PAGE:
Put down that cellphone—and pick up a book!  October is National Book Month, a time to celebrate the joys of reading and the role that books and other published materials play in our lives.  And books about the environment have been just as important as books in other fields.  Here are a few that are highlighted on this website.

Perhaps the most influential, at least in recent times, has been Rachel Carson’s Silent Spring.  Published on September 27, 1962, Silent Spring is credited with spawning the modern environmental movement and has been declared one of the most important books of all time.  In her book, Carson exposed the dangers of widespread spraying of pesticides, linking their inappropriate use to human disease and deaths of wildlife (learn more about the book here).

When it comes to speaking for the environment, no one has done it better than the Lorax.  Dr. Seuss’s classic, The Lorax, was published on August 12, 1971.  Often thought of as an anti-logging book, Seuss always claimed he wasn’t against cutting trees (after all, he said, he made his living selling books made out of trees), but just against greed and overuse.  And that’s the true nature of conservation—wise use based on sustainability (learn more about the book here).

Perhaps the most important environmental book of all time, however, might be Charles Darwin’s 1859 work, On the Origin of Species (published on November 24).  Darwin’s lifelong study of variation in nature demonstrated that living things changed through time, adapting to their environments.  The book was hugely controversial at the time, seen as an affront to biblical teachings about creation.  The Origin of Species established the basis for the science of ecology and our understanding of the nature and importance of biodiversity (learn more about the book here).

Another crucial book of our time was the 1987 volume, Our Common Future.  The book, published on March 20, was the report of what has become known as the Brundtland Commission, the first truly comprehensive study of what is needed to conserve the earth’s environment while supporting the quality of human life.  The study and the book were led by Gro Harlem Brundtland, former Norwegian prime minister.  The book contains the definition of sustainability now used throughout the world, that we should live to meet “the needs of the present without compromising the ability of future generations to meet their own needs” (learn more about the book here))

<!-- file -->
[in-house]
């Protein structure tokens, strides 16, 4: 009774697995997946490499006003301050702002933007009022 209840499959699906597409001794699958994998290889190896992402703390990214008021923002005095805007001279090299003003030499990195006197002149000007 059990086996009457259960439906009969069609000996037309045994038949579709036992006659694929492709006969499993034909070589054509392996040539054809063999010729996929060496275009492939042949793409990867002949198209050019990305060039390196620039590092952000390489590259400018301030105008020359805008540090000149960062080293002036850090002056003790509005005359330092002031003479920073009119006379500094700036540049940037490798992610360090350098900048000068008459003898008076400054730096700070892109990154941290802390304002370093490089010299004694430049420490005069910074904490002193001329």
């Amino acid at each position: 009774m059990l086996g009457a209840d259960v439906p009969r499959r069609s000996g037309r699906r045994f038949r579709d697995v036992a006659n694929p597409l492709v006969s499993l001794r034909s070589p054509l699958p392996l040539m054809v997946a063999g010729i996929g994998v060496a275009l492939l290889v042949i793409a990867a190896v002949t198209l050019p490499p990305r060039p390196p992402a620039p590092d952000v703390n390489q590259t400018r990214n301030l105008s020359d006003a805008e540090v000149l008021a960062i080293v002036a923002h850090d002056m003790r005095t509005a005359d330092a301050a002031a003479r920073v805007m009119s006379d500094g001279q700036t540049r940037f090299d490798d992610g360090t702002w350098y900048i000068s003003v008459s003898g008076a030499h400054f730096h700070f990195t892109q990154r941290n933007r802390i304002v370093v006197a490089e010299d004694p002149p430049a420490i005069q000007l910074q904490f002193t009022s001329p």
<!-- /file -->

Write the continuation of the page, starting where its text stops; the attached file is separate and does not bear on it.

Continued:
To see more of my favorite conservation books, please look at the entry for April 23, which is World Book Day (read about it here).  And you might want to take a look at my recent book—Nature’s Allies, 8 Conservationists Who Changed Our World.  

And a little caveat in closing.  National Book Month was started by the National Book Foundation in 2003, but that group no longer recognizes the celebration.  So, who cares, read a book, many books, anyhow!

This Month in Conservation

April 1
Wangari Maathai, Kenyan Conservationist, Born (1940)
April 2
Maria Sibylla Merian, German Entomologist, Born (1647)
April 3
Jane Goodall, Chimpanzee Researcher, Born (1934)
April 4
“The Good Life” Begins Airing (1975)
April 5
Civilian Conservation Corps (CCC) Created (1933)
April 6
American Museum of Natural History Founded (1869)
April 7
World Health Day
April 8
A Tribute to the Endangered Species Act
April 9
Jim Fowler, “Wild Kingdom” Co-host, Born (1932)
April 10
Arbor Day First Celebrated (1872)
April 11
Ian Redmond, Primatologist, Born (1954)
April 12
Arches National Monument Created (1929)
April 13
First Elephant Arrives in U.S. (1796)
April 14
Black Sunday Dust Storm (1935)
April 15
Nikolaas Tinbergen, Animal Behaviorist, Born (1907)
April 16
Ling-Ling and Hsing-Hsing Arrive in U.S. (1972)
April 17
Ford Mustang Introduced (1964)
April 18
Natural History Museum, London, Opened (1881)
April 19
E. Lucy Braun, Plant Ecologist, Born (1889)
April 20
Gro Harlem Brundtland, Godmother of Sustainable Development, Born (1939)
April 21
John Muir, Father of American Conservation, Born (1838)
April 22
The First Earth Day (1970)
April 23
World Book Day
April 24
Tomitaro Makino, Father of Japanese Botany, Born (1862)
April 25
Theodore Roosevelt National Park Established (1947)
April 26
John James Audubon Born (1785)
April 27
Soil Conservation Service Created (1935)
April 28
Chernobyl Nuclear Accident Announced (1986)
April 29
Dancing with Nature’s Stars
April 29
Emmeline Moore, Pioneering Fisheries Scientist, Born (1872)
April 30
First State Hunting License Fee Enacted (1864)
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